The Ford Explorer blows most of its competitors out of the water in terms of available technology. In some cases, it offers even more than you can find in some luxury vehicles, leaving it to compete almost exclusively with Jeep Grand Cherokee in terms of convenience features in a relatively affordable family vehicle.
Prices range from $31,995 for base Explorers to $53,915 for a Platinum edition with all-wheel drive.
Each Explorer comes with all the standard features you'd expect to find in a $30,000 SUV. It has power windows, locks, and mirrors; cruise control; cloth upholstery; a rearview camera; steering-wheel audio controls; a tilt/telescoping steering wheel; SYNC with Bluetooth connectivity; and an AM/FM/CD player. The base model is offered with front- or all-wheel drive, and either the turbo four or the non-turbo V-6. Major options include a tow package, satellite radio, and rear-seat inflatable safety belts.
The Explorer XLT adds 18-inch wheels; satellite radio; a sport-shift mode for the automatic transmission; keyless ignition; power front seats; and reverse parking sensors. Major options include MyFord Touch; premium audio; remote start; front parking sensors; blind-spot monitors; 20-inch wheels; a power tailgate; a sunroof; and navigation.
The Explorer Limited adds leather seating; ambient lighting; a Sony sound system; a media hub with twin USB ports (one for 3G or 4G dongles that turn the Explorer into a mobile wi-fi hotspot), an SD card slot and RCA jacks; SYNC and MyFord Touch; navigation; a power handsfree tailgate; and a front-view camera.
The Ford Explorer Sport offers a turbo V-6 drivetrain, with standard all-wheel drive and Terrain Management. Along with its own wheels and styling filigrees—the "Explorer" name across the nose and 20-inch wheels—the Sport adds standard SYNC, MyFord Touch, and a media hub with dual USB ports, an SD card slot and a set of RCA jacks. As for luxury touches, the Explorer Sport has power front heated seats; automatic climate control; and a Sony audio system with HD radio and 12 speakers. Options include a navigation system; a DVD entertainment system; remote start; rear heated seats; a dual-pane sunroof; a power tailgate; a tow package; active park assist; blind-spot monitors; inflatable rear seat belts; and adjustable pedals.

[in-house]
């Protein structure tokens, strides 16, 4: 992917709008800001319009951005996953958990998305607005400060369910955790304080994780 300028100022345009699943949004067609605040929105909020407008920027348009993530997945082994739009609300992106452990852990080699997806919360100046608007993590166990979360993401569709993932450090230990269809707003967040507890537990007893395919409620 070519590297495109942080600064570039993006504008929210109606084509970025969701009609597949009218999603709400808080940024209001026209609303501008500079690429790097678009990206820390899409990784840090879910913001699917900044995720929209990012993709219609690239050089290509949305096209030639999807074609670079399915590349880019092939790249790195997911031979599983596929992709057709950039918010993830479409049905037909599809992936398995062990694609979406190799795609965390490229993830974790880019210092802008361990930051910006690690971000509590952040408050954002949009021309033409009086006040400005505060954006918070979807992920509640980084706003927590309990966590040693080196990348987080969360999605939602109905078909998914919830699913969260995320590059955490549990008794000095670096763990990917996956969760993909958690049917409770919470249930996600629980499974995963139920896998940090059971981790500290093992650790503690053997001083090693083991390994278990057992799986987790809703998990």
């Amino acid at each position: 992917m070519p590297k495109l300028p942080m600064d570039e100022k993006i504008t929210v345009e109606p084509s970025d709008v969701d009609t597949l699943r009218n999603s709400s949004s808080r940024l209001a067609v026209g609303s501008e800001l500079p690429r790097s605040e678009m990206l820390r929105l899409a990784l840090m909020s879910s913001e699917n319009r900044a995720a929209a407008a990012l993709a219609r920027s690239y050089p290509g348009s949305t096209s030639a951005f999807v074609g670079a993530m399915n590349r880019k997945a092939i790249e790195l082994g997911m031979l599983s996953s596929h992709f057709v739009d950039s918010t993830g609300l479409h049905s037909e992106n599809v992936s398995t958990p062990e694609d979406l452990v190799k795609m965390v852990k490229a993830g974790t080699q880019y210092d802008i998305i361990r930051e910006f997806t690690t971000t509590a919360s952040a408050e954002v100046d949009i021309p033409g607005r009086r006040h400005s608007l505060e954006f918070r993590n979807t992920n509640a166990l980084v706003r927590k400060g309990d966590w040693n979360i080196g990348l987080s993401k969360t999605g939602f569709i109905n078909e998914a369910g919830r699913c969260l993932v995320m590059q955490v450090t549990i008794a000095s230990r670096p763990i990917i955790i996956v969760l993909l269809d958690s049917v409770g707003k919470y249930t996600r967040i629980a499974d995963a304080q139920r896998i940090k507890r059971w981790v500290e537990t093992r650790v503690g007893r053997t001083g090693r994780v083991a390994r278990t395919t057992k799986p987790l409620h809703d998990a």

Finally, the new Platinum edition gets a standard dual-pane sunrooof, adaptive cruise control, digital instrument panel, premium Sony sound, aluminum and ash-wood trim, park assist, lane-keeping assistance, and 20-inch wheels.
One feature that you'll need to come to terms with if you're considering the Explorer is MyFord Touch, which is a complex and controversial system in any Ford. The idea is to trade buttons and switches for LCD touchscreens, voice commands, and steering-wheel controls, so that drivers can run functions like audio or navigation more safely. Not only does it take time getting used to, the benefits of the system don't emerge after short stints at the wheel. The good news is that it's not mandatory; it remains an option on some Explorers and isn't offered on base or XLT models—and if you merely want Bluetooth connectivity, that's well-integrated on those affordable models.
Other Explorer options include a power sunroof; a heated steering wheel; automatic headlamps; navigation system; premium audio; 20-inch wheels; ventilated seats; active park assist; and a power third-row seat. Inflatable rear seat belts now come in a package with blind-spot monitors.